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François Cabarrus

From Wikipedia, the free encyclopedia

François Cabarrus
Count of Cabarrús
Francisco Cabarrús.jpg
BuriedSeville Cathedral

François Cabarrus or Francisco Cabarrús Lalanne, conde de Cabarrús (1752–1810) was a French adventurer and Spanish financier.


Early life

He was born in Bayonne, France, where his father, Dominique Cabarrus Fourcade was a merchant and shipbuilder, linked to a saga of Basque sea-captains, whalers and adventurers, who settled in Capbreton (a town near Bayonne), coming from the Navarre region of Spain.

Francois was sent to study in Toulouse but was recalled to Bayonne by his family due to certain amorous adventures and was sent by his father to Spain to practice with one of his business correspondents, named Galabert. He not only learned the business, but also fell in love and married Maria Antonia Galabert Casanova, his employer's daughter. They settled in the town of Carabanchel Alto near Madrid, where Maria Antonia's grandfather had a soap factory. Their mansion in Carabanchel was named Maison St. Pierre (in French) and many years later this mansion and the lands surrounding it were incorporated into the Manor lands of the Count of Montijo (father of the Empress Eugenia de Montijo). However, he soon began to take an active interest in public matters of the court in nearby Madrid.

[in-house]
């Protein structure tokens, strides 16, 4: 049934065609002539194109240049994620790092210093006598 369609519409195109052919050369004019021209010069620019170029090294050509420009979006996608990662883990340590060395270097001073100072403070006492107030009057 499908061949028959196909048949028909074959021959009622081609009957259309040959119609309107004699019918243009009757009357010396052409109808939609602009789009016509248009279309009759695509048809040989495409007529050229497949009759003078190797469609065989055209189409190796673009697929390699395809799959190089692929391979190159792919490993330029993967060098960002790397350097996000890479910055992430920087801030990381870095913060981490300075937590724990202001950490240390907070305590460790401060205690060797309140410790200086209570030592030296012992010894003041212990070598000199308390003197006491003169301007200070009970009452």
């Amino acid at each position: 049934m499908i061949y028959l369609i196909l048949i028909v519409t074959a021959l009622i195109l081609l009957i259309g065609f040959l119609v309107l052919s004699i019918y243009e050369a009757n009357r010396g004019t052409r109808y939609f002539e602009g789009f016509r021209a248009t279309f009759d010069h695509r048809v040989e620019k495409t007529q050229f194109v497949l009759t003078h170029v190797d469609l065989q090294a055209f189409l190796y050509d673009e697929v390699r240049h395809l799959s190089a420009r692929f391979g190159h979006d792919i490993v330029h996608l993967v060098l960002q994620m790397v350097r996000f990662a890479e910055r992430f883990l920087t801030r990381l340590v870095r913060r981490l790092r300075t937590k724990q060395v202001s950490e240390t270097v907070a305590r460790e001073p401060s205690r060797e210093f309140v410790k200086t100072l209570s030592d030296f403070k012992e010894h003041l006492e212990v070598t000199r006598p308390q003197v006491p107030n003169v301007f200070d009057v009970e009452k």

The Age of Enlightenment had reached Madrid, and King Charles III, was favourable to reforms advocated by a circle of politicians, including Gaspar Melchor de Jovellanos, Count Campomanes, Count Floridablanca, Pedro Pablo Abarca de Bolea (Count of Aranda). Among these Cabarrus became conspicuous, especially in finance.

Reforms and disgrace